Thanks to Ruthie for her insights.
So a male is almost boorish in his exhaustion after intercourse. There’s not much new there. What’s curious is her. She is staring at him, but I’d venture that gaze is more business than anything else. She’s fully clothed. Sure, she has to be that way, otherwise this is 15th c. porn. But she’s a bit on the overdressed side, no?
She’s looking past the satyrs. Are they part of her gaze, part of her fantasizing? I don’t think so; I’m tempted to say the relation between Love and War is all in his head. I’m differing a bit with the National Gallery who claims this is “love conquers all” and siding more with the idea that there may be a drug in the lower right-hand corner.
He’s about to get a rude wake-up call from the satyr with the shell between his lance and him. But he’s also getting bitten up by wasps and the most devilish satyr in the lower right has his breastplate, probably the most important part of his armor. He’s been tempted into something: is he shirking his martial duties?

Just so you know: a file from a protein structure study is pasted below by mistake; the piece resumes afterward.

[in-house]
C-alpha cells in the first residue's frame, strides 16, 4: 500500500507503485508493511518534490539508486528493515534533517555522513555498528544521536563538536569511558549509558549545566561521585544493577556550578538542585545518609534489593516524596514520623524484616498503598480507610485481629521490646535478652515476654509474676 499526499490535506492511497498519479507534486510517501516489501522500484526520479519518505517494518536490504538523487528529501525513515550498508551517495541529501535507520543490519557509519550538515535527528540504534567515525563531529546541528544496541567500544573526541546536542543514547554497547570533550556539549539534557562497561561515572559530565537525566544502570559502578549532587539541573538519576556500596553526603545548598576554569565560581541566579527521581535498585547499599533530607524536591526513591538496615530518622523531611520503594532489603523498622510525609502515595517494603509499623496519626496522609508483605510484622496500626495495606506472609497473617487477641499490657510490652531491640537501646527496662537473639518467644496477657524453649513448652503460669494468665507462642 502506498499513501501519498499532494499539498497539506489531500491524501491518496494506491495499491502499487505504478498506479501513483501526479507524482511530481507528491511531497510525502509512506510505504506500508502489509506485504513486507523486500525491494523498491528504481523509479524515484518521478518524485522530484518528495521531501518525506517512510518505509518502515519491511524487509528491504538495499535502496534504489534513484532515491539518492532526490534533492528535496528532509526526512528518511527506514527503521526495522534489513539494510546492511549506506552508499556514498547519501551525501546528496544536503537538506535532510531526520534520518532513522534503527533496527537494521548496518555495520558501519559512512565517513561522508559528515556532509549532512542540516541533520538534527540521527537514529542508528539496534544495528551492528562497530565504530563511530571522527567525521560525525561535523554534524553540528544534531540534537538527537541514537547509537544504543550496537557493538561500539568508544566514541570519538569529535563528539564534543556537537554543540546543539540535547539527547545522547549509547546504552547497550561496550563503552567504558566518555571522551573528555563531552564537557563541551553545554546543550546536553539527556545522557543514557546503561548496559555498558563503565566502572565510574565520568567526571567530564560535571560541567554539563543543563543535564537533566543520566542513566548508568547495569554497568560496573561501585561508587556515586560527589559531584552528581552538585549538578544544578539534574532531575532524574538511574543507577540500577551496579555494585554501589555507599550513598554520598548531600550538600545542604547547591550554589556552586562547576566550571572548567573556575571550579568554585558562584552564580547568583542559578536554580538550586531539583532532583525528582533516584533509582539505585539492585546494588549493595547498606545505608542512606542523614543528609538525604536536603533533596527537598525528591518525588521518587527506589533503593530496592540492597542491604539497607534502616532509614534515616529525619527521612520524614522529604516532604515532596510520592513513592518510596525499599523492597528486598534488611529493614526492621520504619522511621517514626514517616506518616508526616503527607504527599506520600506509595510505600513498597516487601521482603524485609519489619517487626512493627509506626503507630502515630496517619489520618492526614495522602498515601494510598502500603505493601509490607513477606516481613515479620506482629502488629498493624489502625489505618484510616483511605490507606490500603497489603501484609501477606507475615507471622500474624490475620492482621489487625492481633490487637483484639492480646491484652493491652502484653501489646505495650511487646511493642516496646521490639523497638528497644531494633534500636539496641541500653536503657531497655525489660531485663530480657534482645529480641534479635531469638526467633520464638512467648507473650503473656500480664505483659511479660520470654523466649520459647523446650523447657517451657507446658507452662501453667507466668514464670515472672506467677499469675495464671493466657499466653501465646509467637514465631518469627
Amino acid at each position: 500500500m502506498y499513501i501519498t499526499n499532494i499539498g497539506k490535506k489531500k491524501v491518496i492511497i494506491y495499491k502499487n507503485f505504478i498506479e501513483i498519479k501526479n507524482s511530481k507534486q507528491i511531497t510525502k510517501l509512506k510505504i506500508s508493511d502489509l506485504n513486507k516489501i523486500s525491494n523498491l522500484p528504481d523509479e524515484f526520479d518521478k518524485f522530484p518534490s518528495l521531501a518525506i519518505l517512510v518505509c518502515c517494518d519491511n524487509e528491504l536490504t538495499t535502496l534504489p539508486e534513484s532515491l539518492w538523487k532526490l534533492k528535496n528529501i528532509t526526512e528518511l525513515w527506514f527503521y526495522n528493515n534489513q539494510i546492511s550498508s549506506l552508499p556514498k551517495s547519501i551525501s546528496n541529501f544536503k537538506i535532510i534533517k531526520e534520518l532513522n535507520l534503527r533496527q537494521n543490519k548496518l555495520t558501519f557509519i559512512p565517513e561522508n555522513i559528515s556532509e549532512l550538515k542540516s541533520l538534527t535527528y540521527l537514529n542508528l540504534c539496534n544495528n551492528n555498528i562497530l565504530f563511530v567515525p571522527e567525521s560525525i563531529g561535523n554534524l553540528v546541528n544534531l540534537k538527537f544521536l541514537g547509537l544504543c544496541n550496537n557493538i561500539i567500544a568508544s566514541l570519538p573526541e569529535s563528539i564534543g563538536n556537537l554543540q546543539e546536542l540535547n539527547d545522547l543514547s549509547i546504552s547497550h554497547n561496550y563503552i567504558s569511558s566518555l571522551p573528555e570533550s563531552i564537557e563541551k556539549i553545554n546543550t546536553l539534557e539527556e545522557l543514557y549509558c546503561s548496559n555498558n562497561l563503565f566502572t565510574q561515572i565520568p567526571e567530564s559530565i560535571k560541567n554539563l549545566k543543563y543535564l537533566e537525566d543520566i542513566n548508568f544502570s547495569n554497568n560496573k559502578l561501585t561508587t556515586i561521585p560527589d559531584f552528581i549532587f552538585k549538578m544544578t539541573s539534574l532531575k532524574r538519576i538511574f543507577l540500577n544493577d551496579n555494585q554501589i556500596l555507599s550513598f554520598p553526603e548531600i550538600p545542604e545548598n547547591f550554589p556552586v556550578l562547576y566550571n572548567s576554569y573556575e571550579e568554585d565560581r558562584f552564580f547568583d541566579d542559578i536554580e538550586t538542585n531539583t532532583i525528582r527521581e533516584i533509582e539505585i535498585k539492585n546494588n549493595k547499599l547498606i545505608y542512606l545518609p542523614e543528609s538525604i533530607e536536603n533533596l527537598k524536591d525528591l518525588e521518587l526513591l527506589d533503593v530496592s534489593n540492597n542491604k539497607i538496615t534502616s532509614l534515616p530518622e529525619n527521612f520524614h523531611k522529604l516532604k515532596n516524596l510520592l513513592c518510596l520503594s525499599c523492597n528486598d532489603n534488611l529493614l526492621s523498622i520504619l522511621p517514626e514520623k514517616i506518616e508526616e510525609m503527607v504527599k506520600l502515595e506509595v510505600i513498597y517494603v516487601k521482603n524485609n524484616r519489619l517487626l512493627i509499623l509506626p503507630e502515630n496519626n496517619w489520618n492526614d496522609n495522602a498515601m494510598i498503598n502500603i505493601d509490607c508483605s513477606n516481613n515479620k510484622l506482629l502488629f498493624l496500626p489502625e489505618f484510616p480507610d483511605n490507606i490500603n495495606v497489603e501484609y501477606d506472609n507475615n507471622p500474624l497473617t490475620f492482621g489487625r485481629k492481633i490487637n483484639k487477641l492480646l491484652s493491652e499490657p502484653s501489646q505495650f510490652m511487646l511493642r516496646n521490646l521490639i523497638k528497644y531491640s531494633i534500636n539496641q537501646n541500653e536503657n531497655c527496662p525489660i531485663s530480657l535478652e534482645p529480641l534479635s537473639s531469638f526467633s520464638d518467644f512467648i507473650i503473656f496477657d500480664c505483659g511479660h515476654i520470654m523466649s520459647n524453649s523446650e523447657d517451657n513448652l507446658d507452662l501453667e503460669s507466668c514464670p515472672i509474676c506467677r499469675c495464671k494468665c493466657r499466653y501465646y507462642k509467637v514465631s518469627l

Perhaps not. The satyrs are executing a plan of sorts and laying siege. They’re armed because of him. He’s satisfied. War attempts to conquer and is gleeful in victories true or false. That’s when the falling-apart begins. Truth be told, there’s ample reason for one who would be dressed like a knight to not be subordinate to Love. He’s supposed to be noble. Love is had when duties are accomplished and honors bestowed. And yet this picture is anything but that.
The real relation between Love and War is that war happens because people love. That can be rendered playfully, to a degree. I imagine part of the experience of war is realizing the seriousness of love. If she’s staring at him like “he’ll never get it,” that brings us back to an almost Homeric theme. Things that are trivial to the gods – beauty contests, playing favorites, etc. – are deadly serious here on Earth.